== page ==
Leslie Feinberg, a well-known transgender activist and author of Stone Butch Blues, died on Saturday due to complications from multiple tick-borne illnesses.
Feinberg's family provided The Advocate with an obituary that read, in part:
She died at home in Syracuse, NY, with her partner and spouse of 22 years, Minnie Bruce Pratt, at her side. Her last words were: “Remember me as a revolutionary communist.”
Feinberg was the first theorist to advance a Marxist concept of “transgender liberation,” and her work impacted popular culture, academic research, and political organizing.
Her historical and theoretical writing has been widely anthologized and taught in the U.S. and international academic circles. Her impact on mass culture was primarily through her 1993 first novel, Stone Butch Blues, widely considered in and outside the U.S. as a groundbreaking work about the complexities of gender. […]
At the time of her death she was preparing a 20th anniversary edition of Stone Butch Blues. She worked up to within a few days of her death to prepare the edition for free access, reading, and download from on-line. In addition to the text of the novel, the on-line edition will contain a slideshow, “This Is What Solidarity Looks Like,” documenting the breadth of the organizing campaign to free CeCe McDonald, a young Minneapolis (trans)woman organizer and activist sent to prison for defending herself against a white neo-Nazi attacker. The new edition is dedicated to McDonald. A devoted group of friends are continuing to work to post Feinberg’s final writing and art online at Lesliefeinberg.net.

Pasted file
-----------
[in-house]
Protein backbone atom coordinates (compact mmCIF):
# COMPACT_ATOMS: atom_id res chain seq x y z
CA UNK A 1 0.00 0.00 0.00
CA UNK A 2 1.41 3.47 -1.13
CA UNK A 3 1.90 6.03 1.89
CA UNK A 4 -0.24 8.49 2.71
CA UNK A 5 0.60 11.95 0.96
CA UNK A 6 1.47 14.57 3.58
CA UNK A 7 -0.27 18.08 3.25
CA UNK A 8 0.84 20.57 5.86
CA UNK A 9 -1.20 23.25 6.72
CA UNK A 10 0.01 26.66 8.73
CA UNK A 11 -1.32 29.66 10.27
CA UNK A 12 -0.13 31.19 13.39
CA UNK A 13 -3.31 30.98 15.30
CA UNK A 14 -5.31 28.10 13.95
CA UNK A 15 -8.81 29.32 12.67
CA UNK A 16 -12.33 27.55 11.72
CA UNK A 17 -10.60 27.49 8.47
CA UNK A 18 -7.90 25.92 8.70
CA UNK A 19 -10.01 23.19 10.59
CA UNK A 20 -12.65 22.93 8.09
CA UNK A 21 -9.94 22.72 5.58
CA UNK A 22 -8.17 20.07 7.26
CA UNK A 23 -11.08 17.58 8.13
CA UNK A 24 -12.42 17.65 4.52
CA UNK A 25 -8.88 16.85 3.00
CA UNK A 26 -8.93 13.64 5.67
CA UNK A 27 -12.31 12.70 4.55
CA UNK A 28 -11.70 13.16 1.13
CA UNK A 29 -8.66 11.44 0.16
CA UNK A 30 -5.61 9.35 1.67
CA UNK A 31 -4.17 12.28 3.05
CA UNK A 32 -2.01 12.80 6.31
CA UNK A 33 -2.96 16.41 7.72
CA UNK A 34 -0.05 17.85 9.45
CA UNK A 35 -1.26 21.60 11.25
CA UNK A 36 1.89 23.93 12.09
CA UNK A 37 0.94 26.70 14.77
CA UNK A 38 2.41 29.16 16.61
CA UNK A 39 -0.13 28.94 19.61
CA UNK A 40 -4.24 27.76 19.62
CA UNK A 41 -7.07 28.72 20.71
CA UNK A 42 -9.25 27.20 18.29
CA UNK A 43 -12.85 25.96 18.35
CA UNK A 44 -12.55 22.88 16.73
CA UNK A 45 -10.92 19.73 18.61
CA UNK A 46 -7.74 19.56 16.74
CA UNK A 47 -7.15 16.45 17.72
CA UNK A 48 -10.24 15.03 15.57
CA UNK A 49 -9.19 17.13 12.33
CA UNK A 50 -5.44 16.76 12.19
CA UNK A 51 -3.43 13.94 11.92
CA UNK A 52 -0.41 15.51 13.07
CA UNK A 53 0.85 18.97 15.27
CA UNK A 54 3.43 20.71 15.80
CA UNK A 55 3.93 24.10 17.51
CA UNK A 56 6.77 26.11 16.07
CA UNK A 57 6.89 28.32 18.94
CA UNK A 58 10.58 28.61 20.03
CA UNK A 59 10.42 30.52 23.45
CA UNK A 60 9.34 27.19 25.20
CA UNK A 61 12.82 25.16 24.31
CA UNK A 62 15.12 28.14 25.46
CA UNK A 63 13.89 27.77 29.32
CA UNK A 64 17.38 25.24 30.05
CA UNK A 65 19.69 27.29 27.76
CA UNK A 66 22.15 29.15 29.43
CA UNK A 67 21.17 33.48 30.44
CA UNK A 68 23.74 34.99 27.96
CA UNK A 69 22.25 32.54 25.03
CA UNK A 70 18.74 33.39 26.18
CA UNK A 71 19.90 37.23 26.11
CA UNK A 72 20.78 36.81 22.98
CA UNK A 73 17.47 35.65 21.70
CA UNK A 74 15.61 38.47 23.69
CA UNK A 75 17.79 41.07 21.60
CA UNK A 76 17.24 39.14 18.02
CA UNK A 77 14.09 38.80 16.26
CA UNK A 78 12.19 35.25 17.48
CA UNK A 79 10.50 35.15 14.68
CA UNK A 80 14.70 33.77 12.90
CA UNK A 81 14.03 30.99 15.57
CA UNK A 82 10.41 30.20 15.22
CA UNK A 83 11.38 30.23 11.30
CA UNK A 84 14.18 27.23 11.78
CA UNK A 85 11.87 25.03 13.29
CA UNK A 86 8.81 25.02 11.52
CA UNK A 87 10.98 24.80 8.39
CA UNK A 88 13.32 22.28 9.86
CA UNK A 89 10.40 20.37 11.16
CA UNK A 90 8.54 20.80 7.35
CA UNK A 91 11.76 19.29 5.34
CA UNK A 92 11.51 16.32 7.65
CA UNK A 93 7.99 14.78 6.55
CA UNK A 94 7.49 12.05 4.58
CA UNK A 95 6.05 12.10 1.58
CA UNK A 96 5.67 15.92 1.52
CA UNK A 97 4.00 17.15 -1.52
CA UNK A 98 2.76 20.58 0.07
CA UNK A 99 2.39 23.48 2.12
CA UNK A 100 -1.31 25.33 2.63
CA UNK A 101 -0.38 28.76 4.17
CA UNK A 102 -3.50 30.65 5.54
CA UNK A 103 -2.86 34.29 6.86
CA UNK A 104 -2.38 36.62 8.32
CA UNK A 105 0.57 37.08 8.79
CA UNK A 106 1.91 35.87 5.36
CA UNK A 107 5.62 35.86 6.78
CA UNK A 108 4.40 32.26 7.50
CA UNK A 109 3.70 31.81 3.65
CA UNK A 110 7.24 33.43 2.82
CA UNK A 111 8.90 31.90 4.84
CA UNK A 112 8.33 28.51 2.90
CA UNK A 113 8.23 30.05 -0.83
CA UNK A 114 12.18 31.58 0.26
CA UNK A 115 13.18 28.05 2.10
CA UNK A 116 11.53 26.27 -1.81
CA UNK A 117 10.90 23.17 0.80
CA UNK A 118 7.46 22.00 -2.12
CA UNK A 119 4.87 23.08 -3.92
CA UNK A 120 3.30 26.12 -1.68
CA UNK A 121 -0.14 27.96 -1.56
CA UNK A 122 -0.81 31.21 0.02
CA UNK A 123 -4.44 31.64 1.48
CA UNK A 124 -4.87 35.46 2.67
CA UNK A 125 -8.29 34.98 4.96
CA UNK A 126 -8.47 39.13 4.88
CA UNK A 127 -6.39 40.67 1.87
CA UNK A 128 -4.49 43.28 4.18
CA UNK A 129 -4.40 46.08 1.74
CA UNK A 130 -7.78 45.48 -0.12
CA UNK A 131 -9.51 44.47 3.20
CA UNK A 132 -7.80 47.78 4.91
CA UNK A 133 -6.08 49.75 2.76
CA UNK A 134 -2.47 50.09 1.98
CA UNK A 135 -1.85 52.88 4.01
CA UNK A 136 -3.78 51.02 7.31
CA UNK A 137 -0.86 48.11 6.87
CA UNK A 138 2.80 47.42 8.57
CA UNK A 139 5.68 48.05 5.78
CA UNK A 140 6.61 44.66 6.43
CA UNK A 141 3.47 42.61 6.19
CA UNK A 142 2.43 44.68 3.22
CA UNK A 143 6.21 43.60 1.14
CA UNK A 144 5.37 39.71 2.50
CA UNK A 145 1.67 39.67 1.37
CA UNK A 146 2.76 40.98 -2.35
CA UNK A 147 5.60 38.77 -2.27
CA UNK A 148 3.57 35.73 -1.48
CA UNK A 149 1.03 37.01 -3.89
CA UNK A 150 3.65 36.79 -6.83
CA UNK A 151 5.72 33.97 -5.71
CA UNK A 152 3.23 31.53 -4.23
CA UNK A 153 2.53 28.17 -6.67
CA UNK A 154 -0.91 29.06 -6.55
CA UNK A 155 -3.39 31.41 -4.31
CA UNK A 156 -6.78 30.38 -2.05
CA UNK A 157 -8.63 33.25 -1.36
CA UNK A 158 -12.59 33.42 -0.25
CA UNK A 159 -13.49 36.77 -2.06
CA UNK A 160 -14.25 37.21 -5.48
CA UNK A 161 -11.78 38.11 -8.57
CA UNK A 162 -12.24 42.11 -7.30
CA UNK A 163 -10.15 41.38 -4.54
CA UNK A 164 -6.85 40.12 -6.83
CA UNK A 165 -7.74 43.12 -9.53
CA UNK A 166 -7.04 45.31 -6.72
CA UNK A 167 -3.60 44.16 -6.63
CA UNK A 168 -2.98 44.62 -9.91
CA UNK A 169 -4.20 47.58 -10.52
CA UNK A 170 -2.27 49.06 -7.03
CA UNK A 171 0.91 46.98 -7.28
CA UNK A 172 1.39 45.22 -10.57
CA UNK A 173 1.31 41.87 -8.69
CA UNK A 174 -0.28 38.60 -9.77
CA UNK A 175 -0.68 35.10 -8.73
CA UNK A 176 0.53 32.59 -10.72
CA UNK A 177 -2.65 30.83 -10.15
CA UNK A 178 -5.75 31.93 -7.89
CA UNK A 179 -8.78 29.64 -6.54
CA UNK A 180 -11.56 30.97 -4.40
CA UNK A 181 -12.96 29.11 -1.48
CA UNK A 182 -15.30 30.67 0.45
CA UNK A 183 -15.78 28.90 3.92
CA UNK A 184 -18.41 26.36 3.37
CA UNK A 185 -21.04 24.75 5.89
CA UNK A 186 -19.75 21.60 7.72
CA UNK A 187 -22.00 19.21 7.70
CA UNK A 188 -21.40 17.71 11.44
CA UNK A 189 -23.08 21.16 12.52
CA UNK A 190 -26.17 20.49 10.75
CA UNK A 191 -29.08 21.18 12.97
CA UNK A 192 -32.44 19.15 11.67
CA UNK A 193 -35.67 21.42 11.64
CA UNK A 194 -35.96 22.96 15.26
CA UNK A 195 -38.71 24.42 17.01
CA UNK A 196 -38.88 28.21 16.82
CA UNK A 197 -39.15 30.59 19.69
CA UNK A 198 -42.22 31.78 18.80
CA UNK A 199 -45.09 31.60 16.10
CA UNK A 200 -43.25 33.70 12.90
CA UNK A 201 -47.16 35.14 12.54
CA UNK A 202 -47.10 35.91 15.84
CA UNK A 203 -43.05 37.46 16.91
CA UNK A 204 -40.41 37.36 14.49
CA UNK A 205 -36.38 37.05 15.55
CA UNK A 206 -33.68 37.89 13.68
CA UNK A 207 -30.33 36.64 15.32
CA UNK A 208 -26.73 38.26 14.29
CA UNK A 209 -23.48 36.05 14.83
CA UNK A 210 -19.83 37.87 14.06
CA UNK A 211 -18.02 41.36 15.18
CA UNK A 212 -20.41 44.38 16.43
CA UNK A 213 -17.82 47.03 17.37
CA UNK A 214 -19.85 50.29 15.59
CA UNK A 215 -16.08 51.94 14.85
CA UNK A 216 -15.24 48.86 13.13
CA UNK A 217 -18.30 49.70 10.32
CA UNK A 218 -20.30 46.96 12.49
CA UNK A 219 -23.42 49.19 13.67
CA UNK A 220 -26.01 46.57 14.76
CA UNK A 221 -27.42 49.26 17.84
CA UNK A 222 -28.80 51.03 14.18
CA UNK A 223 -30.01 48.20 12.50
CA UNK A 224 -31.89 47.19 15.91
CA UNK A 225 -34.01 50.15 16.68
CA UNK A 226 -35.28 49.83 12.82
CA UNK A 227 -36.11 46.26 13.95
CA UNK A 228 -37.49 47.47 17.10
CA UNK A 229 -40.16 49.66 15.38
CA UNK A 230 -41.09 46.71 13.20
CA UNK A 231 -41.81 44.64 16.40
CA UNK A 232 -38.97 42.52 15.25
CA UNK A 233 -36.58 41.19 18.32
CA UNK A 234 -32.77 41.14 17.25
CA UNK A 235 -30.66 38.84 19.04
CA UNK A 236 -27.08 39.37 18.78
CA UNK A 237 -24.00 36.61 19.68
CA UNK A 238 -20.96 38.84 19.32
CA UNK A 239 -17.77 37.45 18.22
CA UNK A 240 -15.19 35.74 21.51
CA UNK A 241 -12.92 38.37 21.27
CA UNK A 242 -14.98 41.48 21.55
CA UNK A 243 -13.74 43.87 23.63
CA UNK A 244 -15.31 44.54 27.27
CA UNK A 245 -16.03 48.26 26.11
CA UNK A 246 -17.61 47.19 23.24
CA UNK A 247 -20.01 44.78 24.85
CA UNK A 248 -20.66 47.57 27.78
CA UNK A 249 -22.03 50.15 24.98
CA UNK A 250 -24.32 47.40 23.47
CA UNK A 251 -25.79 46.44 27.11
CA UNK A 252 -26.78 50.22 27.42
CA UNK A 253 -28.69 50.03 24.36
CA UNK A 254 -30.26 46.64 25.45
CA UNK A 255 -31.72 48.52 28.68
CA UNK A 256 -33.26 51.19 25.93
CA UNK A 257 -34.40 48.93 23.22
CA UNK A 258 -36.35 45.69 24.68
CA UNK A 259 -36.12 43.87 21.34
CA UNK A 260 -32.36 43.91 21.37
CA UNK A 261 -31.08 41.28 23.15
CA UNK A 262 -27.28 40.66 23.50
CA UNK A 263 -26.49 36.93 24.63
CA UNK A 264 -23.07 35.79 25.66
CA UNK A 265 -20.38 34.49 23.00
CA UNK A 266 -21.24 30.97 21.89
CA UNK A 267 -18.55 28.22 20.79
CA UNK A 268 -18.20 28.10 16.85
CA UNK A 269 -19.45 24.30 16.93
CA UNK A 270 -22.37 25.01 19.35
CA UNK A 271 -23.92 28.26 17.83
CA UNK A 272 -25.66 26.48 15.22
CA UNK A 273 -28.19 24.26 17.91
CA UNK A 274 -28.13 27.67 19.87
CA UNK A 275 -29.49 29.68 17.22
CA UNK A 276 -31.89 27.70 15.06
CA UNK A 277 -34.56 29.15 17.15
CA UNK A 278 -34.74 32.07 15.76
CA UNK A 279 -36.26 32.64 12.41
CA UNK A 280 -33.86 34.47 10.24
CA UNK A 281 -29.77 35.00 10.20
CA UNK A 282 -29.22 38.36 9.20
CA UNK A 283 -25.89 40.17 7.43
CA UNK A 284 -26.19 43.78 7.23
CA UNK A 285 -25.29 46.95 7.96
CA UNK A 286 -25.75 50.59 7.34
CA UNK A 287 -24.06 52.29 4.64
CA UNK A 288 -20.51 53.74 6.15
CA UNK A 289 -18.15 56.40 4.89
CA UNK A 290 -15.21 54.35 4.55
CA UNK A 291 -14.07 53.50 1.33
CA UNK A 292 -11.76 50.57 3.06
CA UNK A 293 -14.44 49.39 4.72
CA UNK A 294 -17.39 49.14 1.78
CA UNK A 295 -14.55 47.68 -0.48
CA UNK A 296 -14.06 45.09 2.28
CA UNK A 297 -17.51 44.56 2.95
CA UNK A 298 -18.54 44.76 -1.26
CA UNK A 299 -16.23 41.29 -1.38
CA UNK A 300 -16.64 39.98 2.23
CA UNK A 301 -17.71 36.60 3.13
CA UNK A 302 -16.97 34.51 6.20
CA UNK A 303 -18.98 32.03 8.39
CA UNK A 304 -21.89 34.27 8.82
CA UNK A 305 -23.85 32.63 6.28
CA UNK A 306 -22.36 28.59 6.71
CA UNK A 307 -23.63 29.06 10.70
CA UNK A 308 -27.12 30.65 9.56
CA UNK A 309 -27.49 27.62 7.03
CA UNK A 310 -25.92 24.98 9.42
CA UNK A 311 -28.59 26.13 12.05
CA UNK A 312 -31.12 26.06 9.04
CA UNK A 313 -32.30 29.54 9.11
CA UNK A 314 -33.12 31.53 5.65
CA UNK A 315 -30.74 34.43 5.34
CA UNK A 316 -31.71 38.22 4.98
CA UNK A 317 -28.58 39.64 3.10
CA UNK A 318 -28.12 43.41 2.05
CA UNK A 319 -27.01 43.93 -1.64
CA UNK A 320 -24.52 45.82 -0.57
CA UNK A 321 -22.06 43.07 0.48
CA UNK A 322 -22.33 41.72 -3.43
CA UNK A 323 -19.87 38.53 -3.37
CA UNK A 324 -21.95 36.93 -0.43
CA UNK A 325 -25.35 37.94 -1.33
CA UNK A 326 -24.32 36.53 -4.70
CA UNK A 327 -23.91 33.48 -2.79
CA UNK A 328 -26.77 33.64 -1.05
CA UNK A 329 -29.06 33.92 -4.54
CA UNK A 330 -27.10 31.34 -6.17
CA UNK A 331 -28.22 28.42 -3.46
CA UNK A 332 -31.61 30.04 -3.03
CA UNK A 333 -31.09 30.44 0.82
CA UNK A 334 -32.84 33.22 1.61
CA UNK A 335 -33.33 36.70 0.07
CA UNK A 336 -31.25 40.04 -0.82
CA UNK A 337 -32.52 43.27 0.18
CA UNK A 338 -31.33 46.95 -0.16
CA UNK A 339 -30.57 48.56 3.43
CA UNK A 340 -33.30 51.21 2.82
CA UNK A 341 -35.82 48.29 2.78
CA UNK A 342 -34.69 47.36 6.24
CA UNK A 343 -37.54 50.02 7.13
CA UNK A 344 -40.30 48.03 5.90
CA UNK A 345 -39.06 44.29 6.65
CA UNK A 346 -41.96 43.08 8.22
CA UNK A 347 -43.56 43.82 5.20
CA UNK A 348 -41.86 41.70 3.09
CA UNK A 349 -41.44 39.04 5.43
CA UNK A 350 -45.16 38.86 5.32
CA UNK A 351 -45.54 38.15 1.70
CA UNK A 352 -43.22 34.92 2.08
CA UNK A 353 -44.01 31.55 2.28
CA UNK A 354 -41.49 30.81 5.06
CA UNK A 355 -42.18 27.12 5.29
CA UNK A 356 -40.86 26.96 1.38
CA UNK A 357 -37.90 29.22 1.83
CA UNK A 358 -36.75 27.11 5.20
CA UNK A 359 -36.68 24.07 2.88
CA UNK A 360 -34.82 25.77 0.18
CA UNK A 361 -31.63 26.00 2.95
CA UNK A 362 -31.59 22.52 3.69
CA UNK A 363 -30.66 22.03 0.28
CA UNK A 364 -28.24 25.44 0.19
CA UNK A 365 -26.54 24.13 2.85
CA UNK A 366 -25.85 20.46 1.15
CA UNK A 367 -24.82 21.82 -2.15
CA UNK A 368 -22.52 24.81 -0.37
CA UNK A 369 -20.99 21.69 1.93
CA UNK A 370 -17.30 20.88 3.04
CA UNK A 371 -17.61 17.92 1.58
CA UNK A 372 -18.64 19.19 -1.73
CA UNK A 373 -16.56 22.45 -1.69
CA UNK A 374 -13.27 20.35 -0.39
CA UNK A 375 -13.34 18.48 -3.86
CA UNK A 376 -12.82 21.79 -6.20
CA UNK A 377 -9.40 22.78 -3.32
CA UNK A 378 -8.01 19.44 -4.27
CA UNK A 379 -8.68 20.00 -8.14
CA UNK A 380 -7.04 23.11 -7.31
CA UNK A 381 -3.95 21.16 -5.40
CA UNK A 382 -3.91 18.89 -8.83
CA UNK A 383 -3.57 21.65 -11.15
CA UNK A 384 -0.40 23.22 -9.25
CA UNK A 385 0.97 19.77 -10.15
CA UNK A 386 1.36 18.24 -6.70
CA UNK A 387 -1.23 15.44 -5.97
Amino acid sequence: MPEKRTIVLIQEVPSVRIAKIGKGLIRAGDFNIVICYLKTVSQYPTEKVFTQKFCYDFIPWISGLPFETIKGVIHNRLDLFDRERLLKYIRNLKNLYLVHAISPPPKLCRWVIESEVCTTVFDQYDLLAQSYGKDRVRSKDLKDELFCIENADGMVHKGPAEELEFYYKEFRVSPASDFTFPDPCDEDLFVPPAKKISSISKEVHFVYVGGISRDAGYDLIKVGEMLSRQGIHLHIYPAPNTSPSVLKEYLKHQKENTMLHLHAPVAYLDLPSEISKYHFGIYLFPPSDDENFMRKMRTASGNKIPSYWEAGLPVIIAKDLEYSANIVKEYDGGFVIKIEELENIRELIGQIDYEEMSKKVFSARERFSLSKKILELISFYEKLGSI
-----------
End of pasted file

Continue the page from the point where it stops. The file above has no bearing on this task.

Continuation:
Throughout her life, Feinberg participated in and helped organize numerous anti-war, pro-labor, and anti-racist demonstrations. You can read more about Feinberg's long life of activism by reading her full obituary over at The Advocate here.
Our thoughts go out to Feinberg's friends and family.